June has to be the nicest month in the garden especially in our climate with everything at it’s best , every shrub and tree in full leaf , fresh with it’s best coat on bursting with growth and although I hate to admit it , it is downhill from now to November and although it still looks good it starts looking tired and never as vibrant as it is now and of course at mid summer there is light until 11 pm … magical !
In June trees and shrubs reach their peak growing condition which is why it is also the favourite month for visits to gardens , after June certainly gardens continue to look good but that lushness is going and by end of August everything is beginning to look a little tired … right now the gunnera are at their best and the giant leaves make the garden look almost like the Seychelles !
One evening recently in early June the Kilcash Garden Society visited and a nicer group of visitors would be hard to find … Kilcash is just a few miles away on the slopes of Slievenaman so we all knew people in common and in fact some of the older ladies had danced to my Father’s band , the Riverside Jazz Band back in the 1960’s when outdoor dances were held in marquees in almost every parish and many of us would have found our first taste of romance and gardening among the shrubs around the back of the marquee … innocent days !!
Of course my three week busman’s holiday in Croatia setting up a new Olive garden resulted in this garden being neglected and with a mountain of work waiting for me as May is the worst possible month to be away from a garden due to the huge growth in that period and it was a jungle ! A hectic two weeks of grass cutting , strimming , weeding and it is only now after three weeks back home that I can get down to the detail and it is the lack of time to deal with the detail that really pisses me off and this morning I was back to normal where I could divert from a task in hand and just stop and weed or plant up and move a pot … happy days again .
I visited Clonmel Garden Centre several times since I came back to catch up on what’s in stock and chanced upon five rhus cotinus variety “ Grace “ which with it’s large purple leaves is a perfect foil for the green leaf prominent in the lower garden … known as the smoke bush , the variety Grace is one of my Top Five shrubs and I love the way it threads its long branches through it’s neighbours . Snezana on one of her visits to an Irish garden centre fell in love fifteen years ago with what she calls to this day “ red bush ” and I didn’t want to consider it as I grew it years ago in my first garden and didn’t find it hardy … anyway she insisted we try it and we did and it thrived and that original bush grew into a tree as large as the house but my God have I had to listen to her praising her gardening wisdom ever since !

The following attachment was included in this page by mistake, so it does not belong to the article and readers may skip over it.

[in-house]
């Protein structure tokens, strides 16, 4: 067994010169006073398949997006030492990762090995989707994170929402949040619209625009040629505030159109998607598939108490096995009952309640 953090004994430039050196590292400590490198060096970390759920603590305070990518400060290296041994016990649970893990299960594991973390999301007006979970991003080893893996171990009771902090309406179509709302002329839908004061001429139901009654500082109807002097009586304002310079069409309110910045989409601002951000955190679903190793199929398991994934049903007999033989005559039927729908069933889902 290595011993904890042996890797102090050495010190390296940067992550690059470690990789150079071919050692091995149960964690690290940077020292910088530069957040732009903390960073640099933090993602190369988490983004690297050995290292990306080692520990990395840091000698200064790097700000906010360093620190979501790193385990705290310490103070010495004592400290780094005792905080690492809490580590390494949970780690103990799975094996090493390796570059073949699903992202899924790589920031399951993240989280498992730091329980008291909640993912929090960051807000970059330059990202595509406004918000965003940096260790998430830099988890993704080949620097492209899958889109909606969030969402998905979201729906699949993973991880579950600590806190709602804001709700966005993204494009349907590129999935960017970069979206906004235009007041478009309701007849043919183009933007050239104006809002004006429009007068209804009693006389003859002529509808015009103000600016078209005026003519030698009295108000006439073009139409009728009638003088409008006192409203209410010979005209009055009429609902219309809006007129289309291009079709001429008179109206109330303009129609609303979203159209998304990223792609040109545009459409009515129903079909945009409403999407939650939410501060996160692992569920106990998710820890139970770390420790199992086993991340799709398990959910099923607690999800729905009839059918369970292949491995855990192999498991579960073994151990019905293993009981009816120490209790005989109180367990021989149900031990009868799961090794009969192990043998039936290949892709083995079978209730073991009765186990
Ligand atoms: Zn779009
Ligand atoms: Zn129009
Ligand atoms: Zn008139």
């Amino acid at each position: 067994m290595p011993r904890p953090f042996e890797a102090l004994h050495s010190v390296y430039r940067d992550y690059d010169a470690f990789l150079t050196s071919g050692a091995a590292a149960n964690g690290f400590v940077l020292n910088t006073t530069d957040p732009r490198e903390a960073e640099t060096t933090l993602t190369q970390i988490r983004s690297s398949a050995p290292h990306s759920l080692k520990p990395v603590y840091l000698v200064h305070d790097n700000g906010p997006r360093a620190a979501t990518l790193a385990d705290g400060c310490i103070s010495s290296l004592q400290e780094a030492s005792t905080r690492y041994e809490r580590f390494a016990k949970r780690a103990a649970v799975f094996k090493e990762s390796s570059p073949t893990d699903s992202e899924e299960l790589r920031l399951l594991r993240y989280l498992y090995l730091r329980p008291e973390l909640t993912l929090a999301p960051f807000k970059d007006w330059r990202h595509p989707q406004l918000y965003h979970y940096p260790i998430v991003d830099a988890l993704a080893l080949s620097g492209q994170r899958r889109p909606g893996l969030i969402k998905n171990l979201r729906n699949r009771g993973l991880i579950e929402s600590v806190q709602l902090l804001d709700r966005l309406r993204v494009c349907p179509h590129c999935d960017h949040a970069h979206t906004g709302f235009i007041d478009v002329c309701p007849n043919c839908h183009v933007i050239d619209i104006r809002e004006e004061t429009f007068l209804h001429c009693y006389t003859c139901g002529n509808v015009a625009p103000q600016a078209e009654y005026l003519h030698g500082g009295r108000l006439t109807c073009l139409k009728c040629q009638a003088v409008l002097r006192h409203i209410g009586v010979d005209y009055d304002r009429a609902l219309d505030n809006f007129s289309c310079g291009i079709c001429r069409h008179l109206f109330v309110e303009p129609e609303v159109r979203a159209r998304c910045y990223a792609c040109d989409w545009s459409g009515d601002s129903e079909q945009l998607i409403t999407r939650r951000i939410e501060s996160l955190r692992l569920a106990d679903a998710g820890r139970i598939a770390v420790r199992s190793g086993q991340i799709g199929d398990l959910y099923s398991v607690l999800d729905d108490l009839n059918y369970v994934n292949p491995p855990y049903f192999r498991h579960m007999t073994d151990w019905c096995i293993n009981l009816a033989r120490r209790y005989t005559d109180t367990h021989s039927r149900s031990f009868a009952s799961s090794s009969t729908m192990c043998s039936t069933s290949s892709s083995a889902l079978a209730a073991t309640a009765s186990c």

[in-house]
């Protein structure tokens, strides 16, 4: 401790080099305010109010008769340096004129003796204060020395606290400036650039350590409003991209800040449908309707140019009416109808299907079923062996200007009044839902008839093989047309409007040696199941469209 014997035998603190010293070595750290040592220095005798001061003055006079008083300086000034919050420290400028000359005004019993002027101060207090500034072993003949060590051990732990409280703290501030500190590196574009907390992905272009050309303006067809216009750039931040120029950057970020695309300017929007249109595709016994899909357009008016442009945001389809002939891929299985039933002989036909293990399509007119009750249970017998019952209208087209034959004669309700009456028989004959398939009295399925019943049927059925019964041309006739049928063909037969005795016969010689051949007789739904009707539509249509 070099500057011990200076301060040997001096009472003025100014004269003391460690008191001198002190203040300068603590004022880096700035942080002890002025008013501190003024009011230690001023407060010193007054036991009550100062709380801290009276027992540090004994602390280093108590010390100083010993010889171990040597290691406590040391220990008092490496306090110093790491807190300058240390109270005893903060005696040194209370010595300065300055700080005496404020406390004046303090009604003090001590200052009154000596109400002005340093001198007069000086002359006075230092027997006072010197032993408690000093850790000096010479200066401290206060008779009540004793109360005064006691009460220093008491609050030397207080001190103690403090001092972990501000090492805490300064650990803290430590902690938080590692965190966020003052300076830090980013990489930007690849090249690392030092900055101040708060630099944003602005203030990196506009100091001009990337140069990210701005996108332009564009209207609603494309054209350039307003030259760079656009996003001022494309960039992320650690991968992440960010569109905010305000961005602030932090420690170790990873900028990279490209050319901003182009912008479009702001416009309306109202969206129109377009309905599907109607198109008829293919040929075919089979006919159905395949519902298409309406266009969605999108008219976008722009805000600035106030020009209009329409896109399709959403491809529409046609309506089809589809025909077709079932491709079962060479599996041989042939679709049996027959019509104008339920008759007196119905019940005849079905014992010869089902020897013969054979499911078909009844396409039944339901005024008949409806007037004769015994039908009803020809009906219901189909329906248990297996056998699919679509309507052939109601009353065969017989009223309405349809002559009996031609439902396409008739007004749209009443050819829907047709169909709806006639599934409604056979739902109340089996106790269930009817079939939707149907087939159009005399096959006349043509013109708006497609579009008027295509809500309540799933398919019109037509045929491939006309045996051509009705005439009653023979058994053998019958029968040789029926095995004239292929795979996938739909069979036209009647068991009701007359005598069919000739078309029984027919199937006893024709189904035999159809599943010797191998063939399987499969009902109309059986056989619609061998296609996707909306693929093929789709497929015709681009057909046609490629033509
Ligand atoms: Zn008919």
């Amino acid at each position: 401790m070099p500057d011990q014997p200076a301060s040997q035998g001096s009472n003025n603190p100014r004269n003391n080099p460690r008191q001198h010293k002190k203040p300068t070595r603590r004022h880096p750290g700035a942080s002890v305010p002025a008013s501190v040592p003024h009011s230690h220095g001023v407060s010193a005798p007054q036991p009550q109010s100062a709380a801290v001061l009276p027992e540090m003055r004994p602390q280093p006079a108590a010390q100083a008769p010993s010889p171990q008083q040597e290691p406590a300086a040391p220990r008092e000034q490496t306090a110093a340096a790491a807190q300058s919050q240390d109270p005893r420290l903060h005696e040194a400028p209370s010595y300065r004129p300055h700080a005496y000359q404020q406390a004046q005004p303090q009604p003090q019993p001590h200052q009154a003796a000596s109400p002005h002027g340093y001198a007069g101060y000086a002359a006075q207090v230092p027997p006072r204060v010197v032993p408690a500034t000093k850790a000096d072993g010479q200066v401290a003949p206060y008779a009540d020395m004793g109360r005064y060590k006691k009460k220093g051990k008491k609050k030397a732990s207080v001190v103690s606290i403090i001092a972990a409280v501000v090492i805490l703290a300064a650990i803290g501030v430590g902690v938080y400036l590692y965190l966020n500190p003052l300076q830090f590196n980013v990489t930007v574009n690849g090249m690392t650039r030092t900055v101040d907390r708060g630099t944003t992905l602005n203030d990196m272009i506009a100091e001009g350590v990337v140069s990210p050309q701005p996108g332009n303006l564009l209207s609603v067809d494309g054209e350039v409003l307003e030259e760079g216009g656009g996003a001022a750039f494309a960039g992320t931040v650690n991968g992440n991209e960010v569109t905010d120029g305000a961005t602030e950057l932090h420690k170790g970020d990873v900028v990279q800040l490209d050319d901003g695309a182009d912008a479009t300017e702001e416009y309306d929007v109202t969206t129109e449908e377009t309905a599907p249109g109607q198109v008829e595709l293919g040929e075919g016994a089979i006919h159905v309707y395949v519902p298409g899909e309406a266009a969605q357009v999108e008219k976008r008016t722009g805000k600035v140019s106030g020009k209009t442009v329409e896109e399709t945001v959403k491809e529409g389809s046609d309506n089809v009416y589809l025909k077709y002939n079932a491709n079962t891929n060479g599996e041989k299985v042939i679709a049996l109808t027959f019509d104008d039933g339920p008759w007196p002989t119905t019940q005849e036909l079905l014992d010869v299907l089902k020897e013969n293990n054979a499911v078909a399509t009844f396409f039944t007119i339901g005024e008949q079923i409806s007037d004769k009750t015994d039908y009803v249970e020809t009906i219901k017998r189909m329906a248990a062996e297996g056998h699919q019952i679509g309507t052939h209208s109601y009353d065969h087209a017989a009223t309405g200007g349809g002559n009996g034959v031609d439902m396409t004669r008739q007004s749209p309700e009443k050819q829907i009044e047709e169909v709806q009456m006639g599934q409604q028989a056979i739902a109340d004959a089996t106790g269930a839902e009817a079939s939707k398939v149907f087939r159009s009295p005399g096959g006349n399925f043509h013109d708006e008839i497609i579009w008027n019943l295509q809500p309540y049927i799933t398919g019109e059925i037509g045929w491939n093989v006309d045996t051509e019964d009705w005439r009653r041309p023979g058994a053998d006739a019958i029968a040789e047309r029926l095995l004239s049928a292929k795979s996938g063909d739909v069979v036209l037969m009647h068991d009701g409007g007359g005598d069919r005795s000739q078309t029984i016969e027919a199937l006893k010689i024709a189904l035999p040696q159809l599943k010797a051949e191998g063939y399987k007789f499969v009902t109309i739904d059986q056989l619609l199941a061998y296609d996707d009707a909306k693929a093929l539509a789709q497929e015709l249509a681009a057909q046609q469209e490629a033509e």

The shrub is known as the Smoke Bush because in Autumn a hazy type rosette of flower appears all over the branches which from a distance gives the impression that the bush has smoke drifting out of it .
My trip to Dalmatia in May allowed me to see the cistus or broom at it’s best growing wild on every hill side which is why apart from one plant I don’t grow it here as somehow without the Mediterranean /Adriatic light it looks pale and insipid and of course here we never grow it in huge drifts as you get in the wild nor does it self seed rampantly .
As I have often stated in previous articles I do not buy shrubs for their flowers , if they flower well that’s great but they have to earn their keep with either great foliage in spring / summer or winter bark and preferably with both however there is always an exception to every rule and with me it is the rambling rose and especially the variety “ Rambling Rector ” which for a brief three week flowering period in late June is absolutely stunning and it lights up any part of the garden … you come across it and it is a real wow moment . I have it growing in two areas and basically you plant rambling rector against a hedge or ditch or as I do at the base of a tree and let it scramble into the branches then you can forget it for the rest of the year , it doesen’t get black spot or white fly and doesen’t need complicated pruning , in fact you just hack it back for tidiness now and again preferably with a long chain saw as it is an unforgiving plant if you get close to it with vicious thorns and branches that wrap around you with nasty results and I have lost a few cardigans and quite a bit of flesh to this bad boy over the years !
In March I wrote about our new Luytens garden seat which is one of the most recognisable garden seats in the world and of course it is quintessential English garden design at it’s best , designed in the 1920’s by Sir Edwin Luytens, the English architect and became an instant classic . Of course being so English , stiff upper lip and all that , it is an understated icon , not painted and is usually left to turn a silvery grey but here I wanted it to have impact so out came the Moroccan Majorelle blue paint brush !
The Luytens seat is not one you stumble on by accident , hidden away as it were but are always best displayed at the end of a long avenue or placed on a high terrace to be viewed from a distance and I had such an area here in the blackthorn wood area which Snezana cleared in March but it had to wait until this week when Peter Cullen laid a small patio area with indian sandstone and it looks brilliant in it’s final home … although not exactly a colour that Luytens would have chosen !
Final position of the Luytens bench in the Black Thorn Wood area .